Saturday, September 20, 2014

I'd rather be writing

If there's one thing I really struggle with as a writer is how to begin working on my next writing project when the current one is in the publish/promote stage.

I recently read an article about Dick Francis, the highly successful English jockey and author who managed to write a mystery every year for more than 40 years. That alone is worth a major wow.

The new novel (left) with its elder siblings
Francis described his writing process in the article. If I remember correctly, he said he generally wrote each novel during the first six months of the year, then sent the manuscript to his publisher and, while the publisher was doing its work, he would begin to plan the next novel. In the fall, he would be out promoting the just published novel while researching and preparing to write the next one. Then the new year would come and he'd start writing again.

I find that amazing. I can multi-task in just about every other aspect of my life but I don't seem to be able to get myself working on the next novel while the last book is still in process.

For example, right now the Abigail Christmas novel is with the printer. We've just received the proof copy and approved it so now, while the printer actually produces the one-thousand copies we've ordered, I have to start into the promotions cycle: writing press releases, planning pre-launch and launch events, contacting sales outlets, and things like that.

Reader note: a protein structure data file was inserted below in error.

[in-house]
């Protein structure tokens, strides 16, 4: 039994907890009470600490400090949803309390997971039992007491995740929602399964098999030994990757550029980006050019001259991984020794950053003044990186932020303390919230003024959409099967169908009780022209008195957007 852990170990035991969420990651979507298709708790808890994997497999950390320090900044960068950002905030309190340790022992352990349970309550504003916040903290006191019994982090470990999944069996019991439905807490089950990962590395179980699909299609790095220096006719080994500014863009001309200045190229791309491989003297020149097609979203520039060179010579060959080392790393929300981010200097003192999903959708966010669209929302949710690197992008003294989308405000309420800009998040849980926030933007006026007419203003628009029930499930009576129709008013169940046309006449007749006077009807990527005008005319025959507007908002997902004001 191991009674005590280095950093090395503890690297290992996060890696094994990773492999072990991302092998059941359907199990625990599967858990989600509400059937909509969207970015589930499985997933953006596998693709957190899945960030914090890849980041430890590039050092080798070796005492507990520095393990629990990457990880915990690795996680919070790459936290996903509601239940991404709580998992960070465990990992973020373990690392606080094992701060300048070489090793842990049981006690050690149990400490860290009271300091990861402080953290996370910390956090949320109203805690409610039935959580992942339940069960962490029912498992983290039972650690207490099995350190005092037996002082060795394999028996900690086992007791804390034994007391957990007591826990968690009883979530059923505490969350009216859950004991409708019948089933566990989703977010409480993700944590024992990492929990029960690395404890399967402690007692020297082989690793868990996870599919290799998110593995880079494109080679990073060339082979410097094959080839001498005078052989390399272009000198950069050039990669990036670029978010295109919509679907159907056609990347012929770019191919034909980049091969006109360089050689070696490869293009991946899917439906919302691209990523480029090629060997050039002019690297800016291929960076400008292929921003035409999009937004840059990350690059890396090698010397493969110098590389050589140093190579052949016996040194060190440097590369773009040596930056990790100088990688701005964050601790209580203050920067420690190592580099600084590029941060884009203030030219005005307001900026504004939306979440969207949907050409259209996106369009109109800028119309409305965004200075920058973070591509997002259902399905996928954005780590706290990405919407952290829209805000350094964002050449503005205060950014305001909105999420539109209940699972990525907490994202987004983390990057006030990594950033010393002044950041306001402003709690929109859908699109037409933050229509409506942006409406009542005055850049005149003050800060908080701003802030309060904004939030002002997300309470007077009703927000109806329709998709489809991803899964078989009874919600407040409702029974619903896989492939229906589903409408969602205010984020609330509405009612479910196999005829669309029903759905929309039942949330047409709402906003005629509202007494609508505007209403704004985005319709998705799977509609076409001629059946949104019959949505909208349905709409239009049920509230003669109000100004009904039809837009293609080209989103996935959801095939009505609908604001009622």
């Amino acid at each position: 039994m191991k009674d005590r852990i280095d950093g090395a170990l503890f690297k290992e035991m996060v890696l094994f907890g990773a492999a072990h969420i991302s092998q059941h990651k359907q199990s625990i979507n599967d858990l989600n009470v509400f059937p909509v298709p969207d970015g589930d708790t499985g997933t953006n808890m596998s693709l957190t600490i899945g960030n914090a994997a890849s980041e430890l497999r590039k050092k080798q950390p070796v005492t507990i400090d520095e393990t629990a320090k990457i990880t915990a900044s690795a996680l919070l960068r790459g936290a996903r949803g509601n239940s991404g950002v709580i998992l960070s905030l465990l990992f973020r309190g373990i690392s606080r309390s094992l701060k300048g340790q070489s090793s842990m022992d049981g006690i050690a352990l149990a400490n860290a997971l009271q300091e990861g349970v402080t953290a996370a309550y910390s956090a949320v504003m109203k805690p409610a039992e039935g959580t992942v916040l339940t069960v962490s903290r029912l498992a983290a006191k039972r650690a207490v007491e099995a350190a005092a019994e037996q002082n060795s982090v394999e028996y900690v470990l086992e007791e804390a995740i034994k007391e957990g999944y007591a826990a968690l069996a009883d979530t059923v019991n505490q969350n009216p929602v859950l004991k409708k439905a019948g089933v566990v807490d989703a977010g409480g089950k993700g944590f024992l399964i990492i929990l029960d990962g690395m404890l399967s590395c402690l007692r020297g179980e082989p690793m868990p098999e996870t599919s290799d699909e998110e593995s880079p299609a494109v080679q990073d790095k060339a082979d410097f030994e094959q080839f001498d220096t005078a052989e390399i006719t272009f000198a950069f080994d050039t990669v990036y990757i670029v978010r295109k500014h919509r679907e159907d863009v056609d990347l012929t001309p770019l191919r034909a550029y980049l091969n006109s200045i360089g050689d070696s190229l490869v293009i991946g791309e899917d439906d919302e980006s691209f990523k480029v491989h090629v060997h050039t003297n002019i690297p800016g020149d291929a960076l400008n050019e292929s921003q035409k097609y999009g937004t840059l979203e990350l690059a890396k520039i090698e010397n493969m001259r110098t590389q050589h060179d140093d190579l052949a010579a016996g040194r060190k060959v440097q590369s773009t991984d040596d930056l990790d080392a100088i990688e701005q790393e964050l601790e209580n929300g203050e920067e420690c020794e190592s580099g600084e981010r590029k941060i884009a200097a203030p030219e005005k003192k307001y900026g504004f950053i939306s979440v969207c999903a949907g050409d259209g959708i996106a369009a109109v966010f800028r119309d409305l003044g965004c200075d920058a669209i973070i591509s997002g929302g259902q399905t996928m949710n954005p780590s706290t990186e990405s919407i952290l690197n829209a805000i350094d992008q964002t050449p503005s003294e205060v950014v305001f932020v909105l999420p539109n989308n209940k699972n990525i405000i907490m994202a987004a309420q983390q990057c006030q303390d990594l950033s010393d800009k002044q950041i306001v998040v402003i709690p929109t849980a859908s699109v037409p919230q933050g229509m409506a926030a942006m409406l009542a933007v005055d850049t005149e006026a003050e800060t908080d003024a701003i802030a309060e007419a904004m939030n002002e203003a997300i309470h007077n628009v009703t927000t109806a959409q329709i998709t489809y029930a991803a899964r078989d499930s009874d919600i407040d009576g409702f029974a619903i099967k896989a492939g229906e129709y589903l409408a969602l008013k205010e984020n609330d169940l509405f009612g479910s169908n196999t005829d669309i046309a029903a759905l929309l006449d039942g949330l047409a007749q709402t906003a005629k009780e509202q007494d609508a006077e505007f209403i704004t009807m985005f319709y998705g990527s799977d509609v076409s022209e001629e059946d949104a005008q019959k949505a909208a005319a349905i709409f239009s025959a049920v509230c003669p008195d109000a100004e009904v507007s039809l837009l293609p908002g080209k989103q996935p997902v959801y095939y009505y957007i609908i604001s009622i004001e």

That's all fun and interesting but it isn't the creative work that I so much enjoy. In simple words, "I'd rather be writing". So why can't I get myself to sit down and write?

All of that being said, I have been able to use up a couple of lunch hours at work to start, in a very minor way, a new novel. This one has nothing to do with the Abigail project but is completely new: a literary novel, if you will.

The problem is, every time I want to sit down and work on the novel, I remind myself of all the things I have to do to promote the current one. If only I had Dick Francis' publisher! (and his skill, creativity, audience...)

Monday, September 8, 2014

Rankin myself among the big names

In 2007, Orion Books published a 20th anniversary edition of Ian Rankin’s original Rebus novel, Knots & Crosses. I tell you this because I just picked up a copy at the local library book sale.

What attracted me to the book was the fact that, inside both the front and back covers, Orion included facsimiles of what appeared to be Rankin’s original notes and drafts for this life-changing novel.

As a wannabe writer myself, I am always interested in reading about how the most successful of my colleagues (yeah, right, I can include the likes of Ian Rankin, Dick Francis or Joanne Rowling as “colleagues”… that’s rich) got their start.